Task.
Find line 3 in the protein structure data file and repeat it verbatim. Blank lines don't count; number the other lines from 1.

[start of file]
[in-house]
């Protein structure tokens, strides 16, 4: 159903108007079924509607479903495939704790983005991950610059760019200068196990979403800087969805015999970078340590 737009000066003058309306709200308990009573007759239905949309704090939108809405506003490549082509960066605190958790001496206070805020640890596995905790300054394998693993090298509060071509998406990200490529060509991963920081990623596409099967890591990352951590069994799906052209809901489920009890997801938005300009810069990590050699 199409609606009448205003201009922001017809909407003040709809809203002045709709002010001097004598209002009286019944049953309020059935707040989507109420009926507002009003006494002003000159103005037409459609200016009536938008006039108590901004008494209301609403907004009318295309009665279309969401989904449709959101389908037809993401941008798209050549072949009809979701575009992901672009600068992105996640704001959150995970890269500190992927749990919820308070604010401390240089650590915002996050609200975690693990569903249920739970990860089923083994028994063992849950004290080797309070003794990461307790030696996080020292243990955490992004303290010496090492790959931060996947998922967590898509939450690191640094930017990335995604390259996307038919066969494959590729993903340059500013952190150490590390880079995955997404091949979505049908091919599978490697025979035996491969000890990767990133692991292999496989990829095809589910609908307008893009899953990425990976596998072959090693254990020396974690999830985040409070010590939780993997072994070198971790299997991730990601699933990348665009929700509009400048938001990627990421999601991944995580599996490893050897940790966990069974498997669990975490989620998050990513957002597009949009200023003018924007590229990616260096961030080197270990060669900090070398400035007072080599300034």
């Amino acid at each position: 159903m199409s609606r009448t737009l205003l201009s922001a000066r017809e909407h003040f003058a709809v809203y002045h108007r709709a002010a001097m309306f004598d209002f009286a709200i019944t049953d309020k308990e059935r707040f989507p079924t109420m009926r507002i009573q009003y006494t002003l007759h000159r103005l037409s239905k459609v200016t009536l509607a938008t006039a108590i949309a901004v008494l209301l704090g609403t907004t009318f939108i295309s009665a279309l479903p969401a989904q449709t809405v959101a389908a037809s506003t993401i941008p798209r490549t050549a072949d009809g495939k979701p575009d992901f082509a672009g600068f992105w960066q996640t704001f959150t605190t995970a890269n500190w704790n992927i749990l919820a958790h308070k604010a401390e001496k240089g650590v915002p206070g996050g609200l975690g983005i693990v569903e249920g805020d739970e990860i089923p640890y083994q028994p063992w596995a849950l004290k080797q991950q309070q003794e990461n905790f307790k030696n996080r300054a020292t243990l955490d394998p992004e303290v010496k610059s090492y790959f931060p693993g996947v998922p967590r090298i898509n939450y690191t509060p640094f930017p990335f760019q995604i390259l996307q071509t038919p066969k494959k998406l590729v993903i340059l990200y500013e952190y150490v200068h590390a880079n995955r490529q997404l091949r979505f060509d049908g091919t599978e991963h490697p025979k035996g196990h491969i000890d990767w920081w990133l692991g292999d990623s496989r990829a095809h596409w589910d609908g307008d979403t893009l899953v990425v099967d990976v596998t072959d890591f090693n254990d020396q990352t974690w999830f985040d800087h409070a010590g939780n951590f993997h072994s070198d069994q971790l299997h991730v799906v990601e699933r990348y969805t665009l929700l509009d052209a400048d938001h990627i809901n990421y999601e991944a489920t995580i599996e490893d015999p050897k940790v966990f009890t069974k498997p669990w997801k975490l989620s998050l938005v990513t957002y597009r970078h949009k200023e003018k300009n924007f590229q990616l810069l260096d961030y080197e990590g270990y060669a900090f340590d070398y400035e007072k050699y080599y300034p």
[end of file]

């Amino acid at each position: 159903m199409s609606r009448t737009l205003l201009s922001a000066r017809e909407h003040f003058a709809v809203y002045h108007r709709a002010a001097m309306f004598d209002f009286a709200i019944t049953d309020k308990e059935r707040f989507p079924t109420m009926r507002i009573q009003y006494t002003l007759h000159r103005l037409s239905k459609v200016t009536l509607a938008t006039a108590i949309a901004v008494l209301l704090g609403t907004t009318f939108i295309s009665a279309l479903p969401a989904q449709t809405v959101a389908a037809s506003t993401i941008p798209r490549t050549a072949d009809g495939k979701p575009d992901f082509a672009g600068f992105w960066q996640t704001f959150t605190t995970a890269n500190w704790n992927i749990l919820a958790h308070k604010a401390e001496k240089g650590v915002p206070g996050g609200l975690g983005i693990v569903e249920g805020d739970e990860i089923p640890y083994q028994p063992w596995a849950l004290k080797q991950q309070q003794e990461n905790f307790k030696n996080r300054a020292t243990l955490d394998p992004e303290v010496k610059s090492y790959f931060p693993g996947v998922p967590r090298i898509n939450y690191t509060p640094f930017p990335f760019q995604i390259l996307q071509t038919p066969k494959k998406l590729v993903i340059l990200y500013e952190y150490v200068h590390a880079n995955r490529q997404l091949r979505f060509d049908g091919t599978e991963h490697p025979k035996g196990h491969i000890d990767w920081w990133l692991g292999d990623s496989r990829a095809h596409w589910d609908g307008d979403t893009l899953v990425v099967d990976v596998t072959d890591f090693n254990d020396q990352t974690w999830f985040d800087h409070a010590g939780n951590f993997h072994s070198d069994q971790l299997h991730v799906v990601e699933r990348y969805t665009l929700l509009d052209a400048d938001h990627i809901n990421y999601e991944a489920t995580i599996e490893d015999p050897k940790v966990f009890t069974k498997p669990w997801k975490l989620s998050l938005v990513t957002y597009r970078h949009k200023e003018k300009n924007f590229q990616l810069l260096d961030y080197e990590g270990y060669a900090f340590d070398y400035e007072k050699y080599y300034p």